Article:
Rihanna and Eminem’s 2010 hit “Love the Way You Lie” narrates the course of a physically and emotionally violent relationship. Many advocates for survivors of domestic violence viewed the song and video as a “missed opportunity to shift cultural norms toward healthier relationships.”
Instead of portraying the complexity of these volatile and unstable relationship, the video seems to glorify them by equating passion with violence and suggesting that they always exist together. The two leads, played by Lost’s Dominic Monagahan and Transformers’ Megan Fox, engage in the typical cycles of violence with the inciting incident, usually jealous or desire for control, followed by the reaction (violence toward an object, another person, or her), the “honeymoon” and then back to walking on eggshells waiting for the next incident. Neither Eminem or Rihanna seems to indicate within their lyrics or the context of the video that many of the building actions are warnings signs for domestic violence. The severe jealousy, the abuser’s persistent need for control, the violent temper, smashing and punching objects and violence towards other are all warning signs and need to be taken seriously. Unfortunately, many do not register these behaviors as problematic because our society too often conflates passion with violence. Suggesting that when you love someone, jealousy, even in extremes is acceptable, even understandable.
Additionally, the rhetorical structure of Eminem’s lyrics appears to include the victim in responsibility for the abuser’s actions. In this ending verse of Love the Way You Lie, it is implied that the victim is just as responsible for the actions as the abuser is. The assertion is that although the abuser mistreats and abuses the victim that action does not exist in a vacuum. Therefore, following this narrative, something the victim did “forced” the abuser to take that action or react in whatever way he did. This is highly problematic thinking and reinforces victim-blaming and shifts responsibility away from the abuser.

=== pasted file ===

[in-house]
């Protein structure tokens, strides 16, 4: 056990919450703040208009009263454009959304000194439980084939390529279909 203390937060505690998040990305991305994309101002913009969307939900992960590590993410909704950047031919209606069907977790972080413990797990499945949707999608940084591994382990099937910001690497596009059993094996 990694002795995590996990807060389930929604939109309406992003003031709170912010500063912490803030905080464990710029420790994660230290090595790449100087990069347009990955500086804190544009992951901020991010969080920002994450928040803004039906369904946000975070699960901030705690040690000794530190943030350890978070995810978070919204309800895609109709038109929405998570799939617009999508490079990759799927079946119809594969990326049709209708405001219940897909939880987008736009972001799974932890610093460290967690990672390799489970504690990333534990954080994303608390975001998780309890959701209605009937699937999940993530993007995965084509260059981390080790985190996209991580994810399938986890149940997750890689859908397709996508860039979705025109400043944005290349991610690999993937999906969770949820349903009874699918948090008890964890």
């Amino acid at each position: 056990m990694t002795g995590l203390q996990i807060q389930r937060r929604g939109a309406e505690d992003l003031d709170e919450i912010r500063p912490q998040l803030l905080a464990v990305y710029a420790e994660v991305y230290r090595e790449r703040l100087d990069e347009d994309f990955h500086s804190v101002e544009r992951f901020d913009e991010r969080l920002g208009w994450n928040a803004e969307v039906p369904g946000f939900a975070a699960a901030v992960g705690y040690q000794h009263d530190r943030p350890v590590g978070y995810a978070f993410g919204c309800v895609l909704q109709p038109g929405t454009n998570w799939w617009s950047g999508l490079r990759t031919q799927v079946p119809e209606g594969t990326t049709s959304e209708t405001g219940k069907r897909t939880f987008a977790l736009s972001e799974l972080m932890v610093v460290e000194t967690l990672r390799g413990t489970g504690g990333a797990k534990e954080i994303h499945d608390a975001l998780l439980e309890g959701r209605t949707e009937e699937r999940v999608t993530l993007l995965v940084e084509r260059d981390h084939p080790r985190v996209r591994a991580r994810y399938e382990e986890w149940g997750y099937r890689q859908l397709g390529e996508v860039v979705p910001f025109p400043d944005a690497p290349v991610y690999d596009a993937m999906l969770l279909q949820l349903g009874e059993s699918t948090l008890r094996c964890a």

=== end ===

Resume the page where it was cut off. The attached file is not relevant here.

Now I know we said things, did things
That we didn’t mean and we fall back into the same patterns
Same routine, but your temper’s just as bad, as mine is
You’re the same as me, but when it comes to love, you’re just as blinded
Baby please come back, it wasn’t you,
Baby it was me, maybe our relationship isn’t as crazy as it seems
Maybe that’s what happens When a tornado meets a volcano
This reminded me of an exercise from Jackson Katz’s TEDTalk “Violence Against Women–it’s a men’s issue” which talked about how the way that we use language conspires to keep men out of the discussion of domestic violence, thereby allowing them to not be held accountable.
It is crucial to steer clear of shifting accountability away from the abuser and redistributing it to the victim. This is often observed in the popular question thrown at victims of domestic violence, “why didn’t she leave” which places responsibility on the victim without addressing the circumstances the abuser has created that make that compromise the victim’s ability to do so.
Many victims of domestic violence remain in abusive relationships as a survival strategy, not because they derive any pleasure from the abuse.
I found Leslie Morgan Steiner’s “Why Domestic Violence Victims Don’t Leave” very powerful because she addresses the misconceptions about victims of domestic violence while also exploring the complex inner workings and mechanisms of control and manipulation at play from the very beginning of these volatile relationships.
Love the Way You Lie could have taken information and statistics we have already gathered from research into domestic violence to create a video that focused on the manipulation, the warnings signs and the portrayal of abuse and fundamentally incompatible with real, healthy love.
But instead it relied on tired archetypes, literal and rhetorical victim-blaming, and overall glorification of unstable, violent relationships. I agree with the critics that this video could have done more to combat the misconceptions about violent relationships and domestic violence in general, but I think it opened up a discussion about the way passion and violence can often be conflated in our society and our need to pay attention to these issues because the relationships often end tragically.
Next time, there will be no next time
I apologize even though I know it’s lies
I’m tired of the games, I just want her back, I know I’m a liar
If she ever tries to fucking leave again
I’m a tie her to the bed and set this house on fire
Katz, Jackson (2013). Violence Against Women–It’s a Men’s Issue. TEDTalk
Miranda, Leticia (2011). Love the Way You Lie: Pop Culture, Race and Domestic Violence. Media Literacy Project. Retrieved from: http://medialiteracyproject.org/blog/love-way-you-lie-pop-culture-race-and-domestic-violence/
Headline Images from the following articles: